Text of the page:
Pitt students will pay more for tuition, room and board next year


University of Pittsburgh students can expect their tuition, housing, and food costs to increase next semester.

On Thursday, Pitt’s Board of Trustees Budget and Executive Committees unanimously approved the $2.7 billion operating budget and $667 million capital budget for the 2022 academic year- 23.

Highlights include:

  • a 3.5% tuition increase for in-state undergraduates at the university’s Oakland campus
  • a 5.5% increase for non-residents of Oakland
  • a 2% increase for in-state and out-of-state students at Pitt’s four regional campuses in Greensburg, Johnstown, Titusville and Bradford

On paper, most students in Oakland State will pay about $335 more in tuition each semester, while students at regional campuses will pay $135 more.

On-campus accommodation and food costs are also expected to rise. House prices will rise 4.6-4.9% in Oakland and 5-6% at regional campuses. The university will increase dining costs by 4% on the main campus and by 4.3-5% regionally.

These costs also increased in the 2021-22 academic year after Pitt froze tuition and housing in 2020.

Although student tuition has increased by about 10% over the past four years, university officials said financial aid has increased by about 30% over the same period.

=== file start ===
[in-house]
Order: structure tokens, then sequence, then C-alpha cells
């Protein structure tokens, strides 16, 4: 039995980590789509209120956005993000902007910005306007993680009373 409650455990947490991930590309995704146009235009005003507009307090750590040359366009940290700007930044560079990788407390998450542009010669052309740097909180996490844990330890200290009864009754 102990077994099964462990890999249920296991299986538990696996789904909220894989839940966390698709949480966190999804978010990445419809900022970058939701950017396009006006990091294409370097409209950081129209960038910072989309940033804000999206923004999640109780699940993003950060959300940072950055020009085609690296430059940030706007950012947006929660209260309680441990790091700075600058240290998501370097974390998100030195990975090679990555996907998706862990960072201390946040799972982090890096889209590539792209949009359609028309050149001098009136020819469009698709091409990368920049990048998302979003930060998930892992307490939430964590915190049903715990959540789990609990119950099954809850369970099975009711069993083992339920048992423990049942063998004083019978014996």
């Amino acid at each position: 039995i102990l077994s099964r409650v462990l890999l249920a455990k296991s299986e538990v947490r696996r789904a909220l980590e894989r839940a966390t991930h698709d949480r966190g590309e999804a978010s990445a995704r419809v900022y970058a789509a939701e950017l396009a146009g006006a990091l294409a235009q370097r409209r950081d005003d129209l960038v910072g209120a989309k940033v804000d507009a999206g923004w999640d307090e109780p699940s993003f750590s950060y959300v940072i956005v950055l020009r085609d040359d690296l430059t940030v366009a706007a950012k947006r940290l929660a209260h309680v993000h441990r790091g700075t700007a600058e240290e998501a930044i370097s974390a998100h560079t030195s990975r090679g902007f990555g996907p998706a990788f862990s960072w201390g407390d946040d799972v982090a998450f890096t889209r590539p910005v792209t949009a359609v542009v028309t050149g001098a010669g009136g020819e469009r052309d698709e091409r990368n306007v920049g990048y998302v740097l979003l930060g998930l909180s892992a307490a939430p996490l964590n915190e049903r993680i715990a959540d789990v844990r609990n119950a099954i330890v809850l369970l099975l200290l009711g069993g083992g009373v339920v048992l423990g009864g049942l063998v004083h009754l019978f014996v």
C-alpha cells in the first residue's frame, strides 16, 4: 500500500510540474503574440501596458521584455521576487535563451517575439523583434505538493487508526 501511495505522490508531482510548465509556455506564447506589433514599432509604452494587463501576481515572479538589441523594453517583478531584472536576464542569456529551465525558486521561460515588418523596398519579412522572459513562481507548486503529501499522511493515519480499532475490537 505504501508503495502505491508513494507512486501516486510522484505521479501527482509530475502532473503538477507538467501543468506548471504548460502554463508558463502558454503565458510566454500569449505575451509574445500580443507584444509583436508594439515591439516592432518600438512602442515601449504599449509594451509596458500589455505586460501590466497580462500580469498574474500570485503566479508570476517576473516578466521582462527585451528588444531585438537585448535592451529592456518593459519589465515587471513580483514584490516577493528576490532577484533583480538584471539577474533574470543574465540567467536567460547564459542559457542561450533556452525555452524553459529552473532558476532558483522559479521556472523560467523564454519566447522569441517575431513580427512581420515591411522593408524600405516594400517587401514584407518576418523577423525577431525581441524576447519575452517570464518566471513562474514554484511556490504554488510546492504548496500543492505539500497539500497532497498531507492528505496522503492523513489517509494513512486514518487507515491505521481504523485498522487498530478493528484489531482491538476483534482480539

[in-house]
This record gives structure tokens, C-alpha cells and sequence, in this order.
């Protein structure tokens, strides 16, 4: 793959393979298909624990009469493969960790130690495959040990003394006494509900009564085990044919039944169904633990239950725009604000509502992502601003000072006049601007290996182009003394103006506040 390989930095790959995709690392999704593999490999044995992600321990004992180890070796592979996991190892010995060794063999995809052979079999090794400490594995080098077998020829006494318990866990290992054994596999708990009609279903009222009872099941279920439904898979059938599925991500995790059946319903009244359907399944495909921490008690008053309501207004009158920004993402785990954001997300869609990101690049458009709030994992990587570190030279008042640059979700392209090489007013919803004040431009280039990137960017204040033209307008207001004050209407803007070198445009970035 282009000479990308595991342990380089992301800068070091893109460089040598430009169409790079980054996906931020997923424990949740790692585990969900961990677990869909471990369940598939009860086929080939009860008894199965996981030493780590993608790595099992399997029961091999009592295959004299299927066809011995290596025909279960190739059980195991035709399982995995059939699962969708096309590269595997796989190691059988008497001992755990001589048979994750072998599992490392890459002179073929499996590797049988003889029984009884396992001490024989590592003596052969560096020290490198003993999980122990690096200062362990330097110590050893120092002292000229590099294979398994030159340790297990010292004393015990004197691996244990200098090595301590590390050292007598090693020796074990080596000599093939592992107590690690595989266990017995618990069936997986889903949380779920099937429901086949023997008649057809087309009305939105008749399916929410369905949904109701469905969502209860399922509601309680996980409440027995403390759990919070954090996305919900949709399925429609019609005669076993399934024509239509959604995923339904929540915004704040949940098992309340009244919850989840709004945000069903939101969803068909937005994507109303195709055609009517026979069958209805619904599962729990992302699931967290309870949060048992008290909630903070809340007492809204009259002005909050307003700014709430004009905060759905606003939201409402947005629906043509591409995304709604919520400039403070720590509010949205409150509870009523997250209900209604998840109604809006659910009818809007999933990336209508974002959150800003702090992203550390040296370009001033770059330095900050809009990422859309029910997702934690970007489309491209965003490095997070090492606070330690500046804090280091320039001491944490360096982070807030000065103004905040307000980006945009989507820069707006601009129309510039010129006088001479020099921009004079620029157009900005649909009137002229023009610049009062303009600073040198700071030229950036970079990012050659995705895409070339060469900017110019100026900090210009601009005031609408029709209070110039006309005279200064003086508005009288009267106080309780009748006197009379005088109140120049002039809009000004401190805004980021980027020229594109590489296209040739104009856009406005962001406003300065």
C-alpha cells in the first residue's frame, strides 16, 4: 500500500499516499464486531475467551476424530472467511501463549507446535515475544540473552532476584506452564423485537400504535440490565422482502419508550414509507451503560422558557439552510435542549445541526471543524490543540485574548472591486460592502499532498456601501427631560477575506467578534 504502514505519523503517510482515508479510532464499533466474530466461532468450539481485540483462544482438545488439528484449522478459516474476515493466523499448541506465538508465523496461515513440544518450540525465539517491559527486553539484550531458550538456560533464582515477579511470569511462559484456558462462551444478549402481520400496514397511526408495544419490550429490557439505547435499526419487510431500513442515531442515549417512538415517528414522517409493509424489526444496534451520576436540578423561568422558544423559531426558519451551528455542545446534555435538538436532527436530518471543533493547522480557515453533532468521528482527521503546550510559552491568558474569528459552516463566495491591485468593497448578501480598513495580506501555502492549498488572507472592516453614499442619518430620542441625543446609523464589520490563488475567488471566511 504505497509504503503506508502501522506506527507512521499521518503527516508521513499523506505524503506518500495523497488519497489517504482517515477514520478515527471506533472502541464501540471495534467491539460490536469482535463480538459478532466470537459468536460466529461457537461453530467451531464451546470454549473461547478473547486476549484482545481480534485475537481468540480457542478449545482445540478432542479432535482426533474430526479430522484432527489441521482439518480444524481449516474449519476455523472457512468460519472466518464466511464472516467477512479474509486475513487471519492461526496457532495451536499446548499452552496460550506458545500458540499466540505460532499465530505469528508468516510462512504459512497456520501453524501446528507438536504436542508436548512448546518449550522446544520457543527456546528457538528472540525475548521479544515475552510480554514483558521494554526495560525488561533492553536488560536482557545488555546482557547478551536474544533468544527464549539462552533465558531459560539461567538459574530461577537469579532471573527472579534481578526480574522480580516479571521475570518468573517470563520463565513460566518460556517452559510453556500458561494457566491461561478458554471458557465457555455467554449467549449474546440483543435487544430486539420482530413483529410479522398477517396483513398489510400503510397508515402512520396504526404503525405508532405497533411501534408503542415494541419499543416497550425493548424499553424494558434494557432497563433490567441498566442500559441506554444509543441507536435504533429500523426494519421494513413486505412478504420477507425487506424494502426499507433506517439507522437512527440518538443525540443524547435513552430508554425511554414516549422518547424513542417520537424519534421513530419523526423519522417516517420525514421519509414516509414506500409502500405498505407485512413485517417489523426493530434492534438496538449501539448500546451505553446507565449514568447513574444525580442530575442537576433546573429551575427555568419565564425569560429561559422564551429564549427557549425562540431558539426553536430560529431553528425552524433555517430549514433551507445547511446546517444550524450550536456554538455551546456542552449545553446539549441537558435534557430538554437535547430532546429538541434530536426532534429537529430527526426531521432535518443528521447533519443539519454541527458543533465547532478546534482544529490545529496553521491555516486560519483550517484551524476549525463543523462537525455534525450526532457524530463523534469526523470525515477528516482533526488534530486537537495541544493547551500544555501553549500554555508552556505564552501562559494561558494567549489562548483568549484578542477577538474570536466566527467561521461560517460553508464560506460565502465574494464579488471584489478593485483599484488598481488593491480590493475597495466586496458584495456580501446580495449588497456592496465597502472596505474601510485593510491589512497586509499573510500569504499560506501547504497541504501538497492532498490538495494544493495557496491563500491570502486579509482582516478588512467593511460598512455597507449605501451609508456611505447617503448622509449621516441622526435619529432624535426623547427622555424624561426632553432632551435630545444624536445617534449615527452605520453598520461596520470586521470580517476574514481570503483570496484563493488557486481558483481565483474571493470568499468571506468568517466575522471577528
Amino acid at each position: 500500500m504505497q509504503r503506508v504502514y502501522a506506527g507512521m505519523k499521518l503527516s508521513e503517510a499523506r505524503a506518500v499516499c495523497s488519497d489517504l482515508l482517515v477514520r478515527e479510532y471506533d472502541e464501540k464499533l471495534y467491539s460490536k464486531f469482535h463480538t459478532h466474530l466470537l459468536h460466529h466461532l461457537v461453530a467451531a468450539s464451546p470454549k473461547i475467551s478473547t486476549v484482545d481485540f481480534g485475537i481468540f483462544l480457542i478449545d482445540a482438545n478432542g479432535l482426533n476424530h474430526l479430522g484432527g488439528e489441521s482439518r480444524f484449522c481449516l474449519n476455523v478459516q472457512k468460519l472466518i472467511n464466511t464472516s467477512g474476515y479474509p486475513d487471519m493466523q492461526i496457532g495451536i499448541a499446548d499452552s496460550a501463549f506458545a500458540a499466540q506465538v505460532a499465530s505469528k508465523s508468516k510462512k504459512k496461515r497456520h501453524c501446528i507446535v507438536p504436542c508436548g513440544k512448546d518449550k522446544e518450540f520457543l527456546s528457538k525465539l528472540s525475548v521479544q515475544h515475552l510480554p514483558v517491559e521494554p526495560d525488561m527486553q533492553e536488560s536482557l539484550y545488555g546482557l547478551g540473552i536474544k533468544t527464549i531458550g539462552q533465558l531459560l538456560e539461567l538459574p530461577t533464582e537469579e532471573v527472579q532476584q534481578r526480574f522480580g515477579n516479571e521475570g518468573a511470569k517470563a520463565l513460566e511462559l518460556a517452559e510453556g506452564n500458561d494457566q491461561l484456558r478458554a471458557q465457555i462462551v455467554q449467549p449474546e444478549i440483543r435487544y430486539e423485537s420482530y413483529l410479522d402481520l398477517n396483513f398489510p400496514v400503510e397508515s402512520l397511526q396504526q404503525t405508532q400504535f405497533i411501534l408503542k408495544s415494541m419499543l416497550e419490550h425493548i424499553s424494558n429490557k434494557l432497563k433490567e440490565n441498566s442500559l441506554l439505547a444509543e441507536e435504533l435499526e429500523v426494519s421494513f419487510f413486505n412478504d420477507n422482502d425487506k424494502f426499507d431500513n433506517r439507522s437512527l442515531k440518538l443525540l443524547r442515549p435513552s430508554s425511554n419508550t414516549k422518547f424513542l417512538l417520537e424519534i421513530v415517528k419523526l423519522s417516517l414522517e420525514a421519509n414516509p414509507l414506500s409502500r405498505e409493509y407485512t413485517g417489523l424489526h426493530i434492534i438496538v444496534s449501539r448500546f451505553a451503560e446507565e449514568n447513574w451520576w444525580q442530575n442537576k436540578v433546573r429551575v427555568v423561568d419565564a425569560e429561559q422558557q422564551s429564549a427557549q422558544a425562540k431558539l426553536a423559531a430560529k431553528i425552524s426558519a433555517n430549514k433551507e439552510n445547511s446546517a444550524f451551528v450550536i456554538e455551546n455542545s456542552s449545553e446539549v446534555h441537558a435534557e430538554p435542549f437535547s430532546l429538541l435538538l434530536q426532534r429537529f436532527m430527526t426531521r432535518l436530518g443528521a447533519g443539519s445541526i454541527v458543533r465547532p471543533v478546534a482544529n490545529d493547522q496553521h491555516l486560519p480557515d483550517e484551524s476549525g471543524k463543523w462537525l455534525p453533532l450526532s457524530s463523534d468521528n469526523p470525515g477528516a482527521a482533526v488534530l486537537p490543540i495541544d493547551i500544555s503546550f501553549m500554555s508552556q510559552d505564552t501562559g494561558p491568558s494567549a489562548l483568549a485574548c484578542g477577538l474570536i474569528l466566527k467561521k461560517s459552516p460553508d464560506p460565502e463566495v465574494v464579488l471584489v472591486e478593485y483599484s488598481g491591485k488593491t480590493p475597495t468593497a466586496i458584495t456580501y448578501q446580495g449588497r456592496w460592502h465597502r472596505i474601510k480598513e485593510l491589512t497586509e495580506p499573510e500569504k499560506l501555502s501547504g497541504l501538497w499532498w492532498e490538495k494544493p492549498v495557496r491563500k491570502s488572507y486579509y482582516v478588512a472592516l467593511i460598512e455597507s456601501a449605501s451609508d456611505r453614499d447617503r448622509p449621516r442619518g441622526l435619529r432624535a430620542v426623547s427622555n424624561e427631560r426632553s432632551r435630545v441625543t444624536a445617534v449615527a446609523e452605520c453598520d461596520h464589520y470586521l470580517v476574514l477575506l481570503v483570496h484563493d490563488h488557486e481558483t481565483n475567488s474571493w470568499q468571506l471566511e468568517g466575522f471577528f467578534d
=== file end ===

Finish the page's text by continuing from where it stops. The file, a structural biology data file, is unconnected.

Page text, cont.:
“As in recent years, we will reinvest a large portion of these tuition fee increases into student financial aid,” Senior Vice Chancellor and Chief Financial Officer Hari Sastry said Thursday.

During the meeting, Sastry also nodded to the university’s $151 million appropriation it received from the state in the 2022-23 budget. Pitt will use the money to provide tuition discounts to its students in the state.

Pitt’s public funding sparked debate this year after some House Republicans questioned their support for the university’s research using fetal tissue from elective abortions. Republicans have indicated that they want to withhold public funds from Pitt and give that money directly to Pitt’s students.


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Despite attempts by Republicans to end the research or redirect Pitt’s funding, Pitt’s appropriations bill was approved.

“We are grateful to our Harrisburg leaders for maintaining their investment in the future of our Commonwealth,” Sastry said.

Increase in teacher compensation

The operating budget of $2.7 billion reflects a 5.8% increase over last year’s operating budget of $2.6 billion. Meanwhile, the capital budget has increased by 90%, from $351 million last year to $667 million in 2022-23.

Sastry said this budget reinforces Pitt’s commitment to “strengthen research, recruit and retain high caliber students, enhance diversity and support sustainability.”

The university plans to “reward hard-working faculty and staff” with a 4.25% raise for salary increases and retention. Many Pitt employees haven’t seen a raise since the pandemic began, Sastry said.

Additionally, Pitt’s research budget reached $1 billion for the first time in the university’s history.

“This reflects the continued exceptional work of Pitt researchers and staff and further strengthens our institution’s position as a world leader in research and innovation,” said Sastry.

Maddie Aiken is editor of Tribune-Review. You can contact Maddie by email at [email protected] or via Twitter .


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